Another view of the same station.

Even the cat is enjoying the breeze.

Despite its age, this single-storey timber structure has remained in excellent condition. It is the last best-kept railway station from the nineteenth century. Take a breather, sit down on the old wooden bench, and you will enjoy the natural flow of cool air even in the heat of the day. On my last visit, I noted that the elevated new tracks rose higher than the eave of the old station itself. The new station will be built 1 km north.

Note the elevated new tracks on the right.

It is incomprehensible, while the Ipoh Local Draft Plan 2020 earmarks the preservation of Chemor station, KTM decides to go ahead with demolishing it. Are the authorities working in tandem or are they competing for notoriety in asserting their power in a game of one-upmanship?

Quaint ticketing window.

It is time for the local community to show interest in its very own hometown heritage. The station can be a gift from KTM to the town. It can become the tourist visitation centre for Chemor. But the local communities need to get organized and Ipoh City Council has to make its stand, to convince KTM of its corporate responsibility to the history and heritage of the nation.

An abandoned lovely railway quarters that could be adapted into something useful...a homestay, perhaps.

Kuala Kangsar Railway Station

Kuala Kangsar Railway Station.

Interesting cast iron details below the porch. You will not see this in new stations.

Further north, the railway station in the royal town of Kuala Kangsar at Jalan Sultan Idris came into use circa 1899, during the reign of Sultan Idris, 28th Sultan of Perak (1887-1916). It is probably the only country train station in Perak with a front porch. At the height of its glory, it has seen the arrival and departure of many a Sultan. One could imagine the pomp and revelry that once accompanied the Sultan and his entourage at the Station.

An interesting idea: yellow-coloured boards with letters that make up "KUALA KANGSAR".

This indicates that you have arrived at the town.

In July 2008 it was announced that a new station would be built at Kampung Talang Simpang Tiga nearby, and the old station retained as a railway museum. Heritage die-hards breathed a sigh of relief. But the happiness was short-lived; the old station will make way for the new, after all. The decision was reverted in October, 2008 ostensibly to spare affected villagers from relocation while there arose land acquisition problems. The Malay press, Utusan Malaysia , 13 Oct 2008, quoted Sultan Azlan Shah: the station was too old to be retained as a heritage building. Can that be true?

Signboard showing the way to the station master's room.

This station even has a special waiting room for the Sultan.

The Railway Stations Are Our History
Often cited as reason for demolition is their dilapidated condition, which is due entirely to a lack of maintenance. In fact, most of these stations are structurally sound, and only minor repairs will see them safe and adequate for continued use. Why can’t they be incorporated into the new station instead of being replaced by a new type alien to the country landscape of Malaysian rail?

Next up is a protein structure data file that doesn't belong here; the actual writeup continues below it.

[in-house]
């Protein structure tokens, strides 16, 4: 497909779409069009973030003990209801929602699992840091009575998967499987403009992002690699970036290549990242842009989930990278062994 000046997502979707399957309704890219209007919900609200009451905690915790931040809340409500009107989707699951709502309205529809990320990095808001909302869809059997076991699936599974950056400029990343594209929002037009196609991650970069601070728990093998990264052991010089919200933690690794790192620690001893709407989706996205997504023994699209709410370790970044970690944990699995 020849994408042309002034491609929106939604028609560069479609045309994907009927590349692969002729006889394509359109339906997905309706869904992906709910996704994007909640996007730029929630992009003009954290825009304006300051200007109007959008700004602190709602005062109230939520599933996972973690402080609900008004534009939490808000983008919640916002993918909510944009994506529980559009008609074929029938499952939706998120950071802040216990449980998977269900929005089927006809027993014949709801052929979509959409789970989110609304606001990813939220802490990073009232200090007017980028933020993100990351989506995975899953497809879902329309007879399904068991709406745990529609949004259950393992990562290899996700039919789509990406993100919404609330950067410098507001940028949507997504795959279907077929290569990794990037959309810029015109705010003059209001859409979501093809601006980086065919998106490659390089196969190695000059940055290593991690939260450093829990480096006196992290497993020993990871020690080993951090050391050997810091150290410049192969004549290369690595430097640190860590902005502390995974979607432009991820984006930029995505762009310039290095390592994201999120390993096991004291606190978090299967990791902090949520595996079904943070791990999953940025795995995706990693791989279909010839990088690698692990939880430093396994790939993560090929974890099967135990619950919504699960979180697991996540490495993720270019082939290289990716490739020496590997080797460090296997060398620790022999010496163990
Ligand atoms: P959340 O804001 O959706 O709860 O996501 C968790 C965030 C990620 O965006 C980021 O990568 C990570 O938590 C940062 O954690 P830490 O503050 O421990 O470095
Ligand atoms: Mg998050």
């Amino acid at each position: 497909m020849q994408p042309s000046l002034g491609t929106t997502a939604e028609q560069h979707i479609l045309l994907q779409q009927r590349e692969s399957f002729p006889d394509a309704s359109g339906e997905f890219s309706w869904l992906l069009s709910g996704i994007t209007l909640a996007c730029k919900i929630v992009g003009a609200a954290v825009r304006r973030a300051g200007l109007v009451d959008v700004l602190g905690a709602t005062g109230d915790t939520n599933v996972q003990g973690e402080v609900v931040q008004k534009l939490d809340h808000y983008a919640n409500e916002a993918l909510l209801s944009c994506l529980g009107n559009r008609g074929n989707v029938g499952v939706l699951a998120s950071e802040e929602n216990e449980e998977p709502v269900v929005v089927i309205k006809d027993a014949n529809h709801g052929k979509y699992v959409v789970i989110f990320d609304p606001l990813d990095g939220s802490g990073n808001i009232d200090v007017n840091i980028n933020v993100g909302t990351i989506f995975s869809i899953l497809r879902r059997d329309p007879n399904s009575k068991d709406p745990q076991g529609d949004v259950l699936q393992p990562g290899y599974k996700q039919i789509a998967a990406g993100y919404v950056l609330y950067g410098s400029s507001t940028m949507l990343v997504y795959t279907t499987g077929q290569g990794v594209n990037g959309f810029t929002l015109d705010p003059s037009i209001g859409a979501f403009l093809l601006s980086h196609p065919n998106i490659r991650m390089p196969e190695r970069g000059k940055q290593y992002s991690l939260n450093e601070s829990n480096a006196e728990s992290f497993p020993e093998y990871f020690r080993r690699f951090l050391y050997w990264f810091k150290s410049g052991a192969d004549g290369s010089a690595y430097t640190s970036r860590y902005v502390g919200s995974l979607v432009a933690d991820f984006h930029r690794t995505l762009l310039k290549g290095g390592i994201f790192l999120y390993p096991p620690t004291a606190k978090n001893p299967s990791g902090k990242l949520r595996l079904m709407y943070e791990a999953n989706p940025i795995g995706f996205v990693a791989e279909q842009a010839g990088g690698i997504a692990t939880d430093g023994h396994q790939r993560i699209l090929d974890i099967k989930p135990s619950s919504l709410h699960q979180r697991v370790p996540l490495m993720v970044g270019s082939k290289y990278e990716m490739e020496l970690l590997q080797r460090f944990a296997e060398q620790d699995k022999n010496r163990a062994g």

Single line tokens, an old British system that effectively prevents collisions on single-track lines. When the passing train collects the key it is an indication that the line is clear. This will be a thing of the past.

This is the bag where the key token is placed.

The bag with the key is sometimes slung over the arm to be collected by the driver of the passing train.

Old railway stations exemplify our industrial heritage. It is no wonder that KTM never put money into proper building maintenance. It has been operating at a loss for far too long. Railway stations over one hundred years old are antiquities, protected by law. These old stations are strategically located in town, and they can be commercially viable, adapted into visitors’ centre, local history gallery, reading room, eatery, or some other happening place for community-linked activities. It could be the place to promote 1Malaysia because anybody, regardless of colour and creed, could use the train to work, to visit their family and to holiday. In this day and age, rail travel is most environmental-friendly and has a higher safety record. Try it, if you have not traveled by train. You will enjoy it.

A mechanical lever frame housed in a signal box. These levers are used to change the positions of points and signals. Points are movable rails that guide the wheels to the straight or diverging track. This too will soon be history.

For all the effort that KTM has put into saving the paraphernalia of railway, it has missed out on the most important edifice of its services, the original, charming, well-constructed historic railway stations of the FMS Railway.

It is our fervent hope that decision makers at KTM rethink the demolition of these historic transportation buildings in Perak, which had the first railway line in Malaysia.  Let us not deprive the future generations of this heritage in the name of “upgrading” and development.

As concerned readers, do your bit. Write a letter to the newspapers about the dire situation and save these old stations before you regret.

(You may also like to read more about trains here.)


“Returning Taiping” Exhibition and Book Launch

Dear PHS Members and Friends,

The long-awaited event is finally going to happen!

We can car-pool and organize a PHS delegation. Or you may join us in Taiping.

Specials at the Book Fair:
‘Returning Taiping’, published by the UM-NUS JSP 2010;
‘Perak Postcards 1890s-1940s’, Areca Books.

See below for the day’s programme.
(Do check from time to time for any new changes.)

All are welcome. Admissions FREE.



Exhibition Opening and Book Launch

The Exhibition is presented by University of Malaya & National University of Singapore Joint Sudio Programme 2010.